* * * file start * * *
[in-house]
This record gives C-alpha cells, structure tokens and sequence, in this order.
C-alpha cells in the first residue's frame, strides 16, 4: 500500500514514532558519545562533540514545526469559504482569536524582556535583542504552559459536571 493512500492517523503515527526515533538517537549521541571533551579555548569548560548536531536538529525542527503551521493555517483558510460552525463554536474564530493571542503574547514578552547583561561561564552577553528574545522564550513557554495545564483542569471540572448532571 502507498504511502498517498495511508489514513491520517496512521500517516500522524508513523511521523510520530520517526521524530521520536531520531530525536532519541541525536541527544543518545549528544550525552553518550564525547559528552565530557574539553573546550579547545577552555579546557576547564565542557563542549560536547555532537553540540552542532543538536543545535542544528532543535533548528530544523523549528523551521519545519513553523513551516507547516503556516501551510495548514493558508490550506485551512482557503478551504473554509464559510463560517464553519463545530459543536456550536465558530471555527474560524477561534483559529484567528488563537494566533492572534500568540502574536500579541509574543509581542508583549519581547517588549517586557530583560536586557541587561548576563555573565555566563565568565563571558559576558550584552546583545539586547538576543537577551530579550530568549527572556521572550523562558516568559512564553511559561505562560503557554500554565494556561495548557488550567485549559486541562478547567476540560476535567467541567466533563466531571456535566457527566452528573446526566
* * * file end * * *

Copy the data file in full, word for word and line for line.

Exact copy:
[in-house]
This record gives C-alpha cells, structure tokens and sequence, in this order.
C-alpha cells in the first residue's frame, strides 16, 4: 500500500514514532558519545562533540514545526469559504482569536524582556535583542504552559459536571 493512500492517523503515527526515533538517537549521541571533551579555548569548560548536531536538529525542527503551521493555517483558510460552525463554536474564530493571542503574547514578552547583561561561564552577553528574545522564550513557554495545564483542569471540572448532571 502507498504511502498517498495511508489514513491520517496512521500517516500522524508513523511521523510520530520517526521524530521520536531520531530525536532519541541525536541527544543518545549528544550525552553518550564525547559528552565530557574539553573546550579547545577552555579546557576547564565542557563542549560536547555532537553540540552542532543538536543545535542544528532543535533548528530544523523549528523551521519545519513553523513551516507547516503556516501551510495548514493558508490550506485551512482557503478551504473554509464559510463560517464553519463545530459543536456550536465558530471555527474560524477561534483559529484567528488563537494566533492572534500568540502574536500579541509574543509581542508583549519581547517588549517586557530583560536586557541587561548576563555573565555566563565568565563571558559576558550584552546583545539586547538576543537577551530579550530568549527572556521572550523562558516568559512564553511559561505562560503557554500554565494556561495548557488550567485549559486541562478547567476540560476535567467541567466533563466531571456535566457527566452528573446526566